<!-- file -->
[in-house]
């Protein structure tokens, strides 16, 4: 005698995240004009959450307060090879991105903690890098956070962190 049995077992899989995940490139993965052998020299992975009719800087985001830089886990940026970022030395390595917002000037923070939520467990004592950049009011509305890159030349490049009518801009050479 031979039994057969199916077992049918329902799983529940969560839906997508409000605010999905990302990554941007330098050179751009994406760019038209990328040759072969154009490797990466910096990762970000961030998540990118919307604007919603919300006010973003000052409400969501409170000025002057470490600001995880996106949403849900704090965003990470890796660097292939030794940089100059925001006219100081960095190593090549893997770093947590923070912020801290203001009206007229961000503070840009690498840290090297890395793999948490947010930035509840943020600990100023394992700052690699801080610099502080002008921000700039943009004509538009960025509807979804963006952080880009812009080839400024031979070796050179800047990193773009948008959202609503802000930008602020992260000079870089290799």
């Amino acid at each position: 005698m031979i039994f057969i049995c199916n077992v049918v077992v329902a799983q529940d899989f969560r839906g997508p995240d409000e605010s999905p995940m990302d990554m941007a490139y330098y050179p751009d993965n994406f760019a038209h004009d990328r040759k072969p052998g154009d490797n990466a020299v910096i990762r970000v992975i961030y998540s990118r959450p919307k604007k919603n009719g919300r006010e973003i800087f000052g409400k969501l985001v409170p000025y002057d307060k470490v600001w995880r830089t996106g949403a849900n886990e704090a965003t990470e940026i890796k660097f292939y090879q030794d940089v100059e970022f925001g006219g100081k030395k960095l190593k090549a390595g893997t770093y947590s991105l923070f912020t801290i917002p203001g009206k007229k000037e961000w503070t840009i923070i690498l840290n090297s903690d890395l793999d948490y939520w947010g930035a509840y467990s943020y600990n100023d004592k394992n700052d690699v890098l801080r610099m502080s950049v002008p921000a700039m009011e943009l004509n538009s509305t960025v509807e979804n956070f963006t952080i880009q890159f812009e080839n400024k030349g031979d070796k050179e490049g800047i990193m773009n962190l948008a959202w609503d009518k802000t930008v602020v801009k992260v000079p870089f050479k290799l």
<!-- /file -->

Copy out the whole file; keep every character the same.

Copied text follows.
[in-house]
């Protein structure tokens, strides 16, 4: 005698995240004009959450307060090879991105903690890098956070962190 049995077992899989995940490139993965052998020299992975009719800087985001830089886990940026970022030395390595917002000037923070939520467990004592950049009011509305890159030349490049009518801009050479 031979039994057969199916077992049918329902799983529940969560839906997508409000605010999905990302990554941007330098050179751009994406760019038209990328040759072969154009490797990466910096990762970000961030998540990118919307604007919603919300006010973003000052409400969501409170000025002057470490600001995880996106949403849900704090965003990470890796660097292939030794940089100059925001006219100081960095190593090549893997770093947590923070912020801290203001009206007229961000503070840009690498840290090297890395793999948490947010930035509840943020600990100023394992700052690699801080610099502080002008921000700039943009004509538009960025509807979804963006952080880009812009080839400024031979070796050179800047990193773009948008959202609503802000930008602020992260000079870089290799």
């Amino acid at each position: 005698m031979i039994f057969i049995c199916n077992v049918v077992v329902a799983q529940d899989f969560r839906g997508p995240d409000e605010s999905p995940m990302d990554m941007a490139y330098y050179p751009d993965n994406f760019a038209h004009d990328r040759k072969p052998g154009d490797n990466a020299v910096i990762r970000v992975i961030y998540s990118r959450p919307k604007k919603n009719g919300r006010e973003i800087f000052g409400k969501l985001v409170p000025y002057d307060k470490v600001w995880r830089t996106g949403a849900n886990e704090a965003t990470e940026i890796k660097f292939y090879q030794d940089v100059e970022f925001g006219g100081k030395k960095l190593k090549a390595g893997t770093y947590s991105l923070f912020t801290i917002p203001g009206k007229k000037e961000w503070t840009i923070i690498l840290n090297s903690d890395l793999d948490y939520w947010g930035a509840y467990s943020y600990n100023d004592k394992n700052d690699v890098l801080r610099m502080s950049v002008p921000a700039m009011e943009l004509n538009s509305t960025v509807e979804n956070f963006t952080i880009q890159f812009e080839n400024k030349g031979d070796k050179e490049g800047i990193m773009n962190l948008a959202w609503d009518k802000t930008v602020v801009k992260v000079p870089f050479k290799l």